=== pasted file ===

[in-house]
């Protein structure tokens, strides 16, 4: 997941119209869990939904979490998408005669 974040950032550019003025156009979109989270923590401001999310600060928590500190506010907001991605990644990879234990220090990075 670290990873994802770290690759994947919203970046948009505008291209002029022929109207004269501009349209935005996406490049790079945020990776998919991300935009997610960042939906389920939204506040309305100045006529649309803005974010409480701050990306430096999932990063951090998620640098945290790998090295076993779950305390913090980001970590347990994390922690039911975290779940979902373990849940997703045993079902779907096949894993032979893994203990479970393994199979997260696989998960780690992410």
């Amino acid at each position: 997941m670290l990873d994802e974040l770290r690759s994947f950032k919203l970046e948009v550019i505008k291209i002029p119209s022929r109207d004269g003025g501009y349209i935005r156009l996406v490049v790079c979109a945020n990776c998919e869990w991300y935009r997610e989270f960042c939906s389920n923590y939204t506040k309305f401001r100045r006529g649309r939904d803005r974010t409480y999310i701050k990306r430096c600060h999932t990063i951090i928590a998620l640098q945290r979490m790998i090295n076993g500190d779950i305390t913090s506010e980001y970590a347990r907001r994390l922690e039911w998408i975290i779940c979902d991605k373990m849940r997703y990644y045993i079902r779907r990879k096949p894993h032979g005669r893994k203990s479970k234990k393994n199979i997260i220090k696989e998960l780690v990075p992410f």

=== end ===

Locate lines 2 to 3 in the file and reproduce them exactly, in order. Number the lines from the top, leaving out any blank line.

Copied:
């Protein structure tokens, strides 16, 4: 997941119209869990939904979490998408005669 974040950032550019003025156009979109989270923590401001999310600060928590500190506010907001991605990644990879234990220090990075 670290990873994802770290690759994947919203970046948009505008291209002029022929109207004269501009349209935005996406490049790079945020990776998919991300935009997610960042939906389920939204506040309305100045006529649309803005974010409480701050990306430096999932990063951090998620640098945290790998090295076993779950305390913090980001970590347990994390922690039911975290779940979902373990849940997703045993079902779907096949894993032979893994203990479970393994199979997260696989998960780690992410």
């Amino acid at each position: 997941m670290l990873d994802e974040l770290r690759s994947f950032k919203l970046e948009v550019i505008k291209i002029p119209s022929r109207d004269g003025g501009y349209i935005r156009l996406v490049v790079c979109a945020n990776c998919e869990w991300y935009r997610e989270f960042c939906s389920n923590y939204t506040k309305f401001r100045r006529g649309r939904d803005r974010t409480y999310i701050k990306r430096c600060h999932t990063i951090i928590a998620l640098q945290r979490m790998i090295n076993g500190d779950i305390t913090s506010e980001y970590a347990r907001r994390l922690e039911w998408i975290i779940c979902d991605k373990m849940r997703y990644y045993i079902r779907r990879k096949p894993h032979g005669r893994k203990s479970k234990k393994n199979i997260i220090k696989e998960l780690v990075p992410f």